1982 promotional image
|Born||8 April 1930|
|Died||6 August 2001 (aged 71)|
|Derek Waring (1964-2001; her death)|
Dame Dorothy Tutin, (8 April 1930 – 6 August 2001) was an English actress of stage, film and television. For her work in the theatre, she won two Olivier Awards and two Evening Standard Awards for Best Actress. She was made a CBE in 1967 and a Dame (DBE) in 2000.
Tutin began her stage career in 1949 and won the 1960 Best Actress Evening Standard Award for Twelfth Night. Having made her Broadway debut in the 1963 production of The Hollow Crown, she received a Tony Award nomination for her role in the 1968 original Broadway production of Portrait of a Queen. In the 1970s, she won a second Best Actress Evening Standard Award and won the Olivier Award (then the Society of London awards) for Best Actress in a Revival for A Month in the Country and The Double Dealer. Her films included The Importance of Being Earnest (1952), The Beggar's Opera (1953), A Tale of Two Cities (1958), Savage Messiah (1972) and The Shooting Party (1985).
An obituary in The Daily Telegraph described her as "one of the most enchanting, accomplished and intelligent leading ladies on the post-war British stage. With her husky voice, deep brown eyes, wistful smile and sense of humour, she brought an enduring charm to all kinds of stage drama, ancient and modern, as well as to films and television plays in a career that spanned more than 40 years".
In 1964 she married the actor Derek Waring, and they had two children, Nicholas and Amanda, both of whom became actors (mother and daughter appeared together in the 1989 All Creatures Great and Small episode "Mending Fences"). Dorothy Tutin and Derek Waring remained married until her death in 2001 at the age of 71 from leukaemia. Waring died in 2007.
She joined the Bristol Old Vic Company in January 1950, appearing as Phebe in As You Like It, Anni in Denis Cannan's Captain Carvallo and Belinda in John Vanbrugh's The Provok'd Wife. She joined the Old Vic company in London for the 1950-51 season, playing Win-the-Fight Littlewit in Ben Jonson's Bartholomew Fair, Ann Page in The Merry Wives of Windsor and Princess Katharine in Henry V.
At the Lyric Theatre in September 1951, she played Martina in Christopher Fry's Thor with Angels, followed in January 1952 by Hero in John Gielgud's production of Much Ado About Nothing at the Phoenix Theatre.
Subsequent roles included:
Tutin first joined the Shakespeare Memorial Theatre Company for the 1960 season in Stratford-upon-Avon, appearing as Juliet in Romeo and Juliet, Viola in Twelfth Night and Cressida in Troilus and Cressida. With the same company (but renamed the Royal Shakespeare Company from January 1961), she appeared as:
Other work included:
Tutin won the role of Cecily in Anthony Asquith's film version of Oscar Wilde's The Importance of Being Earnest (1952), for which she received a BAFTA nomination for Most Promising Newcomer). Around the same time, she played Polly Peachum to Laurence Olivier's Macheath in Peter Brook's film version of The Beggar's Opera (1953).
She continued to divide her appearances among stage, TV and film, appearing in the title role of a television production of Jean Anouilh's Antigone (1959) and the film Cromwell (1970) as Queen Henrietta Maria, and then played Anne Boleyn in the BBC's series The Six Wives of Henry VIII (also 1970), which starred Keith Michell in the title role. She also played Margot Asquith, the wife of Prime Minister H.H. Asquith, in the dramatic series Number 10. She appeared in the Ken Russell film Savage Messiah (1972).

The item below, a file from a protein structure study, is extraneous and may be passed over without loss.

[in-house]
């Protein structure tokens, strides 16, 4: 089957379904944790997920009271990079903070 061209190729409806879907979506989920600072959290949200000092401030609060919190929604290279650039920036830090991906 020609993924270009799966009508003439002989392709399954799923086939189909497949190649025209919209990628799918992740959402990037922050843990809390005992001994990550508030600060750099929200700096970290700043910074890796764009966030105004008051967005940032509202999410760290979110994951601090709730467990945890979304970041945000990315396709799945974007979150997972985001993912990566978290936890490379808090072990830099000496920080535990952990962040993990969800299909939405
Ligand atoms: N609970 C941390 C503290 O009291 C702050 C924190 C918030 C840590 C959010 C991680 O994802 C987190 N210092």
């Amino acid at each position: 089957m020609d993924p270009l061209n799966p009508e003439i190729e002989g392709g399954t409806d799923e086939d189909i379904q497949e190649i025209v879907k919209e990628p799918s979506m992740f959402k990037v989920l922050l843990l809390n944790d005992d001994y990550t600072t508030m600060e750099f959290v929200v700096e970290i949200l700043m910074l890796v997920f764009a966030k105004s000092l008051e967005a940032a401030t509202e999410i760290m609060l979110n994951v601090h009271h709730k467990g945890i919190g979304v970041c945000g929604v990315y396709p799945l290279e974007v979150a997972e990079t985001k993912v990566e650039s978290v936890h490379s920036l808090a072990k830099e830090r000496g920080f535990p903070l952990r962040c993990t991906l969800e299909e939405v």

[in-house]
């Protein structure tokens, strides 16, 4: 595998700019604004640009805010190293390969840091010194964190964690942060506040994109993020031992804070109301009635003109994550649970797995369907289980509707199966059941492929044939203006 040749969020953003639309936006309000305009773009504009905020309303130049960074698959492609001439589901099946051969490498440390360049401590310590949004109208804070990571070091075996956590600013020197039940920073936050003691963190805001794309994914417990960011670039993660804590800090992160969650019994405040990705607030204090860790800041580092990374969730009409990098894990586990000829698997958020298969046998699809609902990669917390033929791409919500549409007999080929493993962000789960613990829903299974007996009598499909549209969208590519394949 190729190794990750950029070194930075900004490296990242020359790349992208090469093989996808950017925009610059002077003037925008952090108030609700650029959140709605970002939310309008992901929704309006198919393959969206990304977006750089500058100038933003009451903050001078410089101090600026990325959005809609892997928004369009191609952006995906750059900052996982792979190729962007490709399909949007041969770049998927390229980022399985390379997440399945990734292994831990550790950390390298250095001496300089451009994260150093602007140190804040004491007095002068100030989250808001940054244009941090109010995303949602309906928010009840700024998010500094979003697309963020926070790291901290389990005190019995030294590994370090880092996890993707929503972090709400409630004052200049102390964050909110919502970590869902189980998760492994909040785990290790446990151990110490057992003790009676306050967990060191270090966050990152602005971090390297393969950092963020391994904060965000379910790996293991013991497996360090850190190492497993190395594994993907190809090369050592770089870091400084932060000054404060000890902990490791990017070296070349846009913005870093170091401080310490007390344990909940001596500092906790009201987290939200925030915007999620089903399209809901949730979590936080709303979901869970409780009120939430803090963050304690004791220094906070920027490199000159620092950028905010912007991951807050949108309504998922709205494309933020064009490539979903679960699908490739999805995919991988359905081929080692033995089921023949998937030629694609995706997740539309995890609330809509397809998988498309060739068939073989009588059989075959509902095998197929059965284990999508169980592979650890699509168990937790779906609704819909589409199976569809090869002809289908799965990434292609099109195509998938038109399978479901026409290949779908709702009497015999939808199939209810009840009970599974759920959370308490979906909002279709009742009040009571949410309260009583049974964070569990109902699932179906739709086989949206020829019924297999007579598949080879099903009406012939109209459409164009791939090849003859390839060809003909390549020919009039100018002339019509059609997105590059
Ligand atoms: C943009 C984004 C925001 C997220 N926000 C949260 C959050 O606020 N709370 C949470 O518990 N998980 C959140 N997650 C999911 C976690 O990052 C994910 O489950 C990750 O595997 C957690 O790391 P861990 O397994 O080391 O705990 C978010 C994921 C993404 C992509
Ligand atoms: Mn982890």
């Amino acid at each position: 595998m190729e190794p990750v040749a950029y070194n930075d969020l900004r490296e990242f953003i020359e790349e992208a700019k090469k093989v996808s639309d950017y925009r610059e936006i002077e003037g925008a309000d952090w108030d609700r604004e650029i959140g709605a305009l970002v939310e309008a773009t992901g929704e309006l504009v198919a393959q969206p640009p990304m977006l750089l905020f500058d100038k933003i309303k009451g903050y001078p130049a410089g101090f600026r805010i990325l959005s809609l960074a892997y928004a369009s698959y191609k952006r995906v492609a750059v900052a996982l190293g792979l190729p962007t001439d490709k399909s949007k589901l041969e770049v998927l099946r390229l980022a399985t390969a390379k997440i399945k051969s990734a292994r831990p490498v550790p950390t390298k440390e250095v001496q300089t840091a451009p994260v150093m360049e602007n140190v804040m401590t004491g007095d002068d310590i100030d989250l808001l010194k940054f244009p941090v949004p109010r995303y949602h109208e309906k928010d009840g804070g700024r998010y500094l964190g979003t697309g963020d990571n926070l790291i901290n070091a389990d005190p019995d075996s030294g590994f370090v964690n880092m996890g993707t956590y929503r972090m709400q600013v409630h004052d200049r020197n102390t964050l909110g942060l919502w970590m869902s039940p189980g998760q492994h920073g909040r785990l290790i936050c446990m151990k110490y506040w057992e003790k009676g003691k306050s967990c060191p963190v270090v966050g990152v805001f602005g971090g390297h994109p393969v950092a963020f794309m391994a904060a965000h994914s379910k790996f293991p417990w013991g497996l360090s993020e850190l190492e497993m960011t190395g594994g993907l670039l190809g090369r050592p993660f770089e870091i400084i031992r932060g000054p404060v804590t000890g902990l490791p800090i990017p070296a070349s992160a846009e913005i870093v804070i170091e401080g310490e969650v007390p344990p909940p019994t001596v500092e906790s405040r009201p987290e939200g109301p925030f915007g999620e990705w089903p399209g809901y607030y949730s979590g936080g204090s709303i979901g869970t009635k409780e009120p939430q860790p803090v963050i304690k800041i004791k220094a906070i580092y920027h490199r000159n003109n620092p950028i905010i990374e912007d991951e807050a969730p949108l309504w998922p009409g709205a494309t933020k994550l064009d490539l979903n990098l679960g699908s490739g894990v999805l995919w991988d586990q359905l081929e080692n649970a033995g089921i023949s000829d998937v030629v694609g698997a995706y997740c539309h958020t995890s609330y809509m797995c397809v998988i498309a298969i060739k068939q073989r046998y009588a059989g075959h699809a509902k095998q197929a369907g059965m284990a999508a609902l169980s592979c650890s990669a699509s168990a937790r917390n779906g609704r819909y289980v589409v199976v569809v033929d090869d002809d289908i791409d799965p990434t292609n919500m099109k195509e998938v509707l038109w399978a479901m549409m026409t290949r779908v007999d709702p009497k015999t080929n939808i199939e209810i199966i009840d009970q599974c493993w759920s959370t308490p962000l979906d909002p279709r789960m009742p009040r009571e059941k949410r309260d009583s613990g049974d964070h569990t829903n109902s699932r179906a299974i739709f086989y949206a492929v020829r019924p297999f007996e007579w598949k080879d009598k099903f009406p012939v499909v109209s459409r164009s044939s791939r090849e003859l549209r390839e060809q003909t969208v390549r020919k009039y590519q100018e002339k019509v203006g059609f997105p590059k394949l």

She also performed as the teacher Sarah Burton in the TV series South Riding (1974), based on the novel South Riding by Winifred Holtby. She starred as Mrs. Alving in Yorkshire Television production of Ibsen's Ghosts (1977). In the early 1980s, Tutin also appeared in the made-for-television film Murder with Mirrors (based on an Agatha Christie novel) along with Helen Hayes and Bette Davis. Another of her notable roles was as Goneril in an Emmy-winning television production of Shakespeare's King Lear, opposite Laurence Olivier as King Lear. She guest starred in an episode of the 1980s TV-series Robin of Sherwood as Lady Margaret of Gisbourne.
Tutin was created a Commander of the Order of the British Empire (CBE) in 1967, and raised to Dame Commander (DBE) in 2000.
|1953||BAFTA Film Award||Most Promising Newcomer to Film||The Importance of Being Earnest||Nominated|||
|1960||Evening Standard Award||Best Actress||Twelfth Night||Won|
|1960||Tony Award||Best Actress in a Play||Portrait of a Queen||Nominated|
|1971||BAFTA TV Award||Best Actress||The Six Wives of Henry VIII / Somerset Maugham Series (Flotsam and Jetsam)||Nominated|
|1973||BAFTA Film Award||Best Actress||Savage Messiah||Nominated|
|1975||Evening Standard Award||Best Actress||A Month in the Country||Won|
|1975||BAFTA TV Award||Best Actress||South Riding||Nominated|
|1976||Olivier Award||Best Actress in a Revival||A Month in the Country||Won|||
|1978||Olivier Award||Best Actress in a Revival||The Double Dealer||Won|||
|1952||The Importance of Being Earnest||Cecily Cardew|
|1953||The Beggar's Opera||Polly Peachum|
|1958||A Tale of Two Cities||Lucie Manette|
|1970||Cromwell||Queen Henrietta Maria|
|1972||The Spy's Wife|
|Savage Messiah||Sophie Brzeska|
|1985||The Shooting Party||Lady Minnie Nettleby|
|Murder with Mirrors||Mildred Strete|
|1994||Great Moments in Aviation||Gwendolyne Quim|